What we call "mental illness" is not at all what the words imply. It is not a sickness of the brain. Hence the lack of biological markers. (There has been evidence to support the toll this type of stress takes on the brain over time.) It is not a sickness of the mind. We are not thinking wrong, reacting wrong, feeling wrong. (Yes, many have success working through their emotions with a therapist learning emotional intelligence. I'm not referring to those cases.). The symptoms many times manifest in emotions and actions. Why is it then not referred to as "emotional illness"? But then how can you label any human emotional or inner experience as being an illness? How egotistical must we be to feel something undesirable and deem it a sickness? There-in also lies the heart of the problem.
This is an epidemic of a Spiritual Illness. I'm not speaking about religion or God. I'm speaking strictly about the human spirit. We have drowned ourselves. We have suppressed ourselves. We have thrown away all the inner immeasurable and invisible connections and replaced them with physical quantity and consumption. We have created such a pressurized life for ourselves that our souls are crying out in the form of "mental illness." My hypothesis is as follows: If we compare the prevalence of "mental illness" in cultures that place more value on monetary gain and consumerism with the cultures that place more value on family and nature, then cultures focused on family and nature will have considerably less "mental illness" than the latter. One nurtures the human spirit. One feeds and profits on fear. It all comes down to the human disconnect; the promotion of "otherness"; the separation from nature; the submersion in technologically; the inundation of air, water, noise, signal, chemical, garbage, and media pollution, etc. This is a very simplified explanation of a much more complex issue. Or on second thought perhaps it is that simple.
All that being said, what really breaks my heart is how delusion we are in thinking we've progressed in psychiatry and the treatment of psychiatric patients. Put aside for a moment the issue of stigma and the insinuation of "otherness". For those who choose to pursue help with "mental illness" there is a coinciding stripping of power. In some extreme cases a doctor may declare a patient clinically incapacitated. More common, however, is the belief associated with being a "mentally ill patient" that we cannot trust ourselves. Here we are in this incredible state of fear (What can be scarier than being afraid of oneself?), and we become desperate. We willingly relinquish the last of our power to a stranger, a professional who must know best. Pharmaceutical companies know this. They capitalize on emotionally vulnerability. As for psychologists, even the most well intentioned ideas can seep into a vulnerable mind. A mind that has let down its walls in desperation for assistance. In therapy, I have consistently found myself adopting the therapists' words into my own view of myself and then repeating it later. Only in hindsight realizing it wasn't how I was feeling at all. It was her interpretation. How easily the planting of ideas can occur in these emotionally vulnerable states! (Coincidence or agenda on a broader scale?) In all of these ways we lose our autonomy.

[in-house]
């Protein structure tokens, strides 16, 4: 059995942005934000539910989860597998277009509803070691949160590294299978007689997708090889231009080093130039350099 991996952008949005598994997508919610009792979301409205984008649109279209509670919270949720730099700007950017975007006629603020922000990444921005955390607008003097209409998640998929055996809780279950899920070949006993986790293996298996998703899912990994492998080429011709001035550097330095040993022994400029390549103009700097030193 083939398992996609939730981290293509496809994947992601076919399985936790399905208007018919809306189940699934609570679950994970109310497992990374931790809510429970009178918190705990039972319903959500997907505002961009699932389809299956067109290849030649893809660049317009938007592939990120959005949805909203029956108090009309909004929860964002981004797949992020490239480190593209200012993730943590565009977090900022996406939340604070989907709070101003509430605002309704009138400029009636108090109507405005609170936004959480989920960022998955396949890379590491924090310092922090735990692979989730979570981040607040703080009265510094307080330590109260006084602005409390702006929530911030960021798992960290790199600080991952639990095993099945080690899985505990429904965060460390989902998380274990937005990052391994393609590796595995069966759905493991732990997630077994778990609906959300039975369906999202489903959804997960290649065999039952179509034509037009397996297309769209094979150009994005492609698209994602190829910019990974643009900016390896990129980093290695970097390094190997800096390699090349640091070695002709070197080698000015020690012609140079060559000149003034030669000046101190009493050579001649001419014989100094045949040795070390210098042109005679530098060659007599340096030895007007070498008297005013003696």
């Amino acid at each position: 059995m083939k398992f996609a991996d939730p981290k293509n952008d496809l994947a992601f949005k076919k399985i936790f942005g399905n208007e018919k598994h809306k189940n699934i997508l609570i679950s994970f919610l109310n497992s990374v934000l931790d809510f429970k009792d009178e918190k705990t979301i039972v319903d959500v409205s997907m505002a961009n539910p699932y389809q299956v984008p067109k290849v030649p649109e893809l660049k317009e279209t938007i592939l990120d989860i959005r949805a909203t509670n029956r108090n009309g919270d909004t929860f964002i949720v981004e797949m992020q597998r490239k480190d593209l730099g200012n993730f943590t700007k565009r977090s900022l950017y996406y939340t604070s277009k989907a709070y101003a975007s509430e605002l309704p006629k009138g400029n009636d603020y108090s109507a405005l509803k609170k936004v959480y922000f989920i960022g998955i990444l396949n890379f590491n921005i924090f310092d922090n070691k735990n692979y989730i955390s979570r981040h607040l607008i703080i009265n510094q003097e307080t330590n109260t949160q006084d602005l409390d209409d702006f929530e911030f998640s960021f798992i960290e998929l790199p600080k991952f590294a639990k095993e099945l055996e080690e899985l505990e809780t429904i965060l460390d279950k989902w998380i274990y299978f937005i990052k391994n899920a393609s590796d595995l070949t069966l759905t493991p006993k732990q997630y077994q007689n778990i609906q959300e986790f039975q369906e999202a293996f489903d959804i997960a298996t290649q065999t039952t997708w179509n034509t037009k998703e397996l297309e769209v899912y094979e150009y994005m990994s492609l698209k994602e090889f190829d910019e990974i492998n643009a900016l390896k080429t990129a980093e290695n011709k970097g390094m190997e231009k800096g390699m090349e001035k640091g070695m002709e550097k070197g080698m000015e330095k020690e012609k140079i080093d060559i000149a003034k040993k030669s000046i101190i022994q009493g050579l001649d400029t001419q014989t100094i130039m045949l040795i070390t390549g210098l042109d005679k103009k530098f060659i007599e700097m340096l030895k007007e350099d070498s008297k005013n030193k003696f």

Over the last 150 years, the definition of "mentally ill" has expanded to include more people than it excludes. Medication that has no basis in science and can be incredibly harmful is being given out like candy by professionals who have little understanding of its effects. Those experiencing worsening of symptoms or discontinuation syndromes are being discounted and disparaged and are uncared for. The belief that anyone labeled "mentally ill" is less capable or dangerous or less than human is more prevalent than ever. Hospitalized psychiatric patients still experience the loss of their right to body autonomy. "Mentally ill" people are being jailed and harmed by authorities on a daily basis. More people are experiencing symptoms of "mental illness" than ever before. Where is the improvement?
We are getting sicker. I can only hope it is a precursor to a spiritual revolution.